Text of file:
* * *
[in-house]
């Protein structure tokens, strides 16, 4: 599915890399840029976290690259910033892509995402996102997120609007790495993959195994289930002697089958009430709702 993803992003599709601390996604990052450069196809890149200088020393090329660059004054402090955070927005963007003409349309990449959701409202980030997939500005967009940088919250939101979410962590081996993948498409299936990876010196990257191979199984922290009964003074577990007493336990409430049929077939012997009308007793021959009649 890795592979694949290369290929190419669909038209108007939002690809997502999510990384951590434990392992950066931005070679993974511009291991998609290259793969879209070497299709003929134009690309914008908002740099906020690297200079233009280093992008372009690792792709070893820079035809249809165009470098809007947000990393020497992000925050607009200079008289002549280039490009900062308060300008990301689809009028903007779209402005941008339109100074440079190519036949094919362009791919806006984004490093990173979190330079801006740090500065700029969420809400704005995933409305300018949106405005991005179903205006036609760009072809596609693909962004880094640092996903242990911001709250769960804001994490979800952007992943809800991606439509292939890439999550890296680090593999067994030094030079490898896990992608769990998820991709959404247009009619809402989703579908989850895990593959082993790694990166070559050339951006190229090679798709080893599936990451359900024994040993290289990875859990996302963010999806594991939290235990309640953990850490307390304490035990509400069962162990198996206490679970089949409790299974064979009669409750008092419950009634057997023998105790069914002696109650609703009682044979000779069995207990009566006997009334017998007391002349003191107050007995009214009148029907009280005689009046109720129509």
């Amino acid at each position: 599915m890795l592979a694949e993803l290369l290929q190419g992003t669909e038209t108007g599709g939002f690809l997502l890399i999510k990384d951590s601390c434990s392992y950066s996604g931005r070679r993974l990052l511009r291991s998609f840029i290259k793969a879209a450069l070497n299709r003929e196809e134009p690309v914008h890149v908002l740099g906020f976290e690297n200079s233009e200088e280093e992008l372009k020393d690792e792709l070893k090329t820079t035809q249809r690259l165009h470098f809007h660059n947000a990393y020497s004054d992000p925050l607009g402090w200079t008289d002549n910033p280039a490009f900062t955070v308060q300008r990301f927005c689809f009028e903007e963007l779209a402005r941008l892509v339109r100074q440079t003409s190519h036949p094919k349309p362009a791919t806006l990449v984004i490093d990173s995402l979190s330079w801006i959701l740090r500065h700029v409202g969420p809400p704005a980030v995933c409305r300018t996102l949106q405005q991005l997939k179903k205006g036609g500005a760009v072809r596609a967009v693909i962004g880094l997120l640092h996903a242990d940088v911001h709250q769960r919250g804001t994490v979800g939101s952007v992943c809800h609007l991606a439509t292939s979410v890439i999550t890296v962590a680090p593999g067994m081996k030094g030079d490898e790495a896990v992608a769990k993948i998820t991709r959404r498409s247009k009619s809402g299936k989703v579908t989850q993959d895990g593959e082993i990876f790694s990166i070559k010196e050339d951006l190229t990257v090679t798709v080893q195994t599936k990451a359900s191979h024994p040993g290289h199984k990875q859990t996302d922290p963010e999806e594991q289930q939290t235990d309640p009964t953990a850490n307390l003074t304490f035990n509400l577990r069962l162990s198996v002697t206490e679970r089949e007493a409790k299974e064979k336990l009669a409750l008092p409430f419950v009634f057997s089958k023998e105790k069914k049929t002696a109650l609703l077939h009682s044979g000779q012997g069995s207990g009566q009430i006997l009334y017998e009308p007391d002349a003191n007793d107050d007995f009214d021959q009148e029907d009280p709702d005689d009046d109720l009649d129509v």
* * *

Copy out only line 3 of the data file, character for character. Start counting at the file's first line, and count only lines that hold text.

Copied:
């Amino acid at each position: 599915m890795l592979a694949e993803l290369l290929q190419g992003t669909e038209t108007g599709g939002f690809l997502l890399i999510k990384d951590s601390c434990s392992y950066s996604g931005r070679r993974l990052l511009r291991s998609f840029i290259k793969a879209a450069l070497n299709r003929e196809e134009p690309v914008h890149v908002l740099g906020f976290e690297n200079s233009e200088e280093e992008l372009k020393d690792e792709l070893k090329t820079t035809q249809r690259l165009h470098f809007h660059n947000a990393y020497s004054d992000p925050l607009g402090w200079t008289d002549n910033p280039a490009f900062t955070v308060q300008r990301f927005c689809f009028e903007e963007l779209a402005r941008l892509v339109r100074q440079t003409s190519h036949p094919k349309p362009a791919t806006l990449v984004i490093d990173s995402l979190s330079w801006i959701l740090r500065h700029v409202g969420p809400p704005a980030v995933c409305r300018t996102l949106q405005q991005l997939k179903k205006g036609g500005a760009v072809r596609a967009v693909i962004g880094l997120l640092h996903a242990d940088v911001h709250q769960r919250g804001t994490v979800g939101s952007v992943c809800h609007l991606a439509t292939s979410v890439i999550t890296v962590a680090p593999g067994m081996k030094g030079d490898e790495a896990v992608a769990k993948i998820t991709r959404r498409s247009k009619s809402g299936k989703v579908t989850q993959d895990g593959e082993i990876f790694s990166i070559k010196e050339d951006l190229t990257v090679t798709v080893q195994t599936k990451a359900s191979h024994p040993g290289h199984k990875q859990t996302d922290p963010e999806e594991q289930q939290t235990d309640p009964t953990a850490n307390l003074t304490f035990n509400l577990r069962l162990s198996v002697t206490e679970r089949e007493a409790k299974e064979k336990l009669a409750l008092p409430f419950v009634f057997s089958k023998e105790k069914k049929t002696a109650l609703l077939h009682s044979g000779q012997g069995s207990g009566q009430i006997l009334y017998e009308p007391d002349a003191n007793d107050d007995f009214d021959q009148e029907d009280p709702d005689d009046d109720l009649d129509v």